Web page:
Like so many others, I was surprised at the announcement of changes to the superannuation regime just before the recent Federal election was called.  The regime has nuances and details, which many people do not fully understand, so any change is going to be hard to sell and will lessen “trust” in the system.   Even if there is scope for change – and there probably is –  to announce proposed substantive changes without warning or “softening up” and without a proper “sales pitch” for use during the election campaign (for example, drawing attention to the greater flexibility to spread contributions over a person’s working life and beyond) must surely rank as a “strange” approach, to say the least.

The sudden imposition of a “lifetime cap” on non-concessional contributions directly affected me.  No matter what changes eventuate, the opportunity I would otherwise have had to make such a contribution between budget night and 30 June 2016 can’t be reinstated.  The best that could be hoped for is that the abolition of “work test” could be brought forward to 1 July 2016 (current proposal is 1 July 2017).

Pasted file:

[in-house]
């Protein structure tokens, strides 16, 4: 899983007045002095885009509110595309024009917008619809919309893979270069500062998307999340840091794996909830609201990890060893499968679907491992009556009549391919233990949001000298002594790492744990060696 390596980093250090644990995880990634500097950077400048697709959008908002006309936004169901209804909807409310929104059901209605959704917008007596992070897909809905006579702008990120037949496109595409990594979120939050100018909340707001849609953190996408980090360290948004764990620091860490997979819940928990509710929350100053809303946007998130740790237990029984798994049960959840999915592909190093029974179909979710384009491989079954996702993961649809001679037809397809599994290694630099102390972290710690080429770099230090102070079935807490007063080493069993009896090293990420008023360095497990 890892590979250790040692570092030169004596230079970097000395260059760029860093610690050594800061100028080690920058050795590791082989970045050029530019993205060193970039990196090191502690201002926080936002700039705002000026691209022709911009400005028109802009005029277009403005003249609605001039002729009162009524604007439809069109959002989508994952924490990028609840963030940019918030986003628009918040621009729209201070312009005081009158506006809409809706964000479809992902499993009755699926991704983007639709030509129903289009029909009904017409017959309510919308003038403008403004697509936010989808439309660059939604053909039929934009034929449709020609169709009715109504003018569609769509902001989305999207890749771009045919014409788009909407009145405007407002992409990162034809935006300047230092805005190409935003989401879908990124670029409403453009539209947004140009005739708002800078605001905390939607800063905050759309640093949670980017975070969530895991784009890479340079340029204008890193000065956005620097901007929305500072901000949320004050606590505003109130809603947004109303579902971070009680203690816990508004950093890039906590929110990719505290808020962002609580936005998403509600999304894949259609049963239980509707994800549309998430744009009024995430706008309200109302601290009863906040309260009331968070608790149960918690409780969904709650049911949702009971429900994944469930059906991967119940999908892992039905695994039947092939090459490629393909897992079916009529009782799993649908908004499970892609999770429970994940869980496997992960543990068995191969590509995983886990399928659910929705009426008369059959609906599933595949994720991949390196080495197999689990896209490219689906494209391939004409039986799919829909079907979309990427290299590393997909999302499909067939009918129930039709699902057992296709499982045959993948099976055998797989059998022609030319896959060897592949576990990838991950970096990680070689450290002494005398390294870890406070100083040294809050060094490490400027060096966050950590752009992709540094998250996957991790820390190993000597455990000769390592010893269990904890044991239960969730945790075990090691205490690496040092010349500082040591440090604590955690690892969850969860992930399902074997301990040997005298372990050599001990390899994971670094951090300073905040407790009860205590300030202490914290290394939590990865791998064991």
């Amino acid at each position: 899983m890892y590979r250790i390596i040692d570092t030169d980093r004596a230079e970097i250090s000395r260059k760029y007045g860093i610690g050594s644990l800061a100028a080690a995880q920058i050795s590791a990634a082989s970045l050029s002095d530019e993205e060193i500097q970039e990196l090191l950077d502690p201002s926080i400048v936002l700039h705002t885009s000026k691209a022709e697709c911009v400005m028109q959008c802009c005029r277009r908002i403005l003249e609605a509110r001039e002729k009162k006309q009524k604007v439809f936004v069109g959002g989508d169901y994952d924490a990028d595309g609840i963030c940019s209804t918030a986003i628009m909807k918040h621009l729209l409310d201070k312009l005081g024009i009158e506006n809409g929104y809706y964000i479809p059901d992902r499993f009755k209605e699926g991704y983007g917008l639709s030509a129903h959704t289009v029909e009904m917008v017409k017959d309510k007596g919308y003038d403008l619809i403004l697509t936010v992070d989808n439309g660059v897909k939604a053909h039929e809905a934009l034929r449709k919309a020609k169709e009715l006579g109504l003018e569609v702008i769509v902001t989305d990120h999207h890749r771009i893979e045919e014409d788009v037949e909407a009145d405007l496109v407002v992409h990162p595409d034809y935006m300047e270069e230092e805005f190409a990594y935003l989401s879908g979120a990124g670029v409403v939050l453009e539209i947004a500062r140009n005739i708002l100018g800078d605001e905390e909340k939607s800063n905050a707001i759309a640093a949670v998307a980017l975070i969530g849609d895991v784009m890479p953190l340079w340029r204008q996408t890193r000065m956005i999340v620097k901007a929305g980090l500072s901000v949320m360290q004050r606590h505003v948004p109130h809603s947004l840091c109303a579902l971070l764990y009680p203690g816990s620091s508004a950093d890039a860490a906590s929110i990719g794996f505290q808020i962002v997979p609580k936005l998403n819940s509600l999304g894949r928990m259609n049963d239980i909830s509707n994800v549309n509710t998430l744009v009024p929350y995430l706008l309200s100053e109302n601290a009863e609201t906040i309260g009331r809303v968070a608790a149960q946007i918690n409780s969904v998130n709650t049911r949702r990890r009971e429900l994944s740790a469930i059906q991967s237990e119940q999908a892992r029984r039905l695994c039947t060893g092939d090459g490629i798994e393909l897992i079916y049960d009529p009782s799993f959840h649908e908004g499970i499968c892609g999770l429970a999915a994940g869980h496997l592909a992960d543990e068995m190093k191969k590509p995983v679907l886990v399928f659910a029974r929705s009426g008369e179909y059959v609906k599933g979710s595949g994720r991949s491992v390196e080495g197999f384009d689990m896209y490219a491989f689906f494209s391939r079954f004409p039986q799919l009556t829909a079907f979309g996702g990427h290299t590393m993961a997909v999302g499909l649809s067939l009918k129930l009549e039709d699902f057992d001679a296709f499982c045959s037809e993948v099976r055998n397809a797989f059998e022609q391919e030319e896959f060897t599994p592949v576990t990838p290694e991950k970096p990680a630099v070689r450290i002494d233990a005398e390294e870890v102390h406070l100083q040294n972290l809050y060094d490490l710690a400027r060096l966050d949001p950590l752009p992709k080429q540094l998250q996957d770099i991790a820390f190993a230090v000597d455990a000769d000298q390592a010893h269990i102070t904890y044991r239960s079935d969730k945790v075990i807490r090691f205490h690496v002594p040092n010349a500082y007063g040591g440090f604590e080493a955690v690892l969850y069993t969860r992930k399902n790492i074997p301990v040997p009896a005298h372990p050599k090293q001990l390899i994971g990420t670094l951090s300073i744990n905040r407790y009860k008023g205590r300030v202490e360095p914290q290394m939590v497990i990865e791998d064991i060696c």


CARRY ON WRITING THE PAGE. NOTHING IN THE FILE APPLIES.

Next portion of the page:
IMG_6177Enough of my mutterings (there’s quite a lot more that I could say, but won’t), except to say that as I went to lodge my pre-poll vote, Ms O’Dwyer was there.   And yes, she  was informed of my views on this subject!


One thought on “Superannuation

  1. The quality of ratiocination preceding the announcement was below minimum acceptability. The buck stops at the Treasurer’s desk, but the blame belongs to the relevant technical experts in the Department for not advising on easily identifiable anomalies. Speaking as an old public servant policy adviser, in my day there would have been be career consequences.


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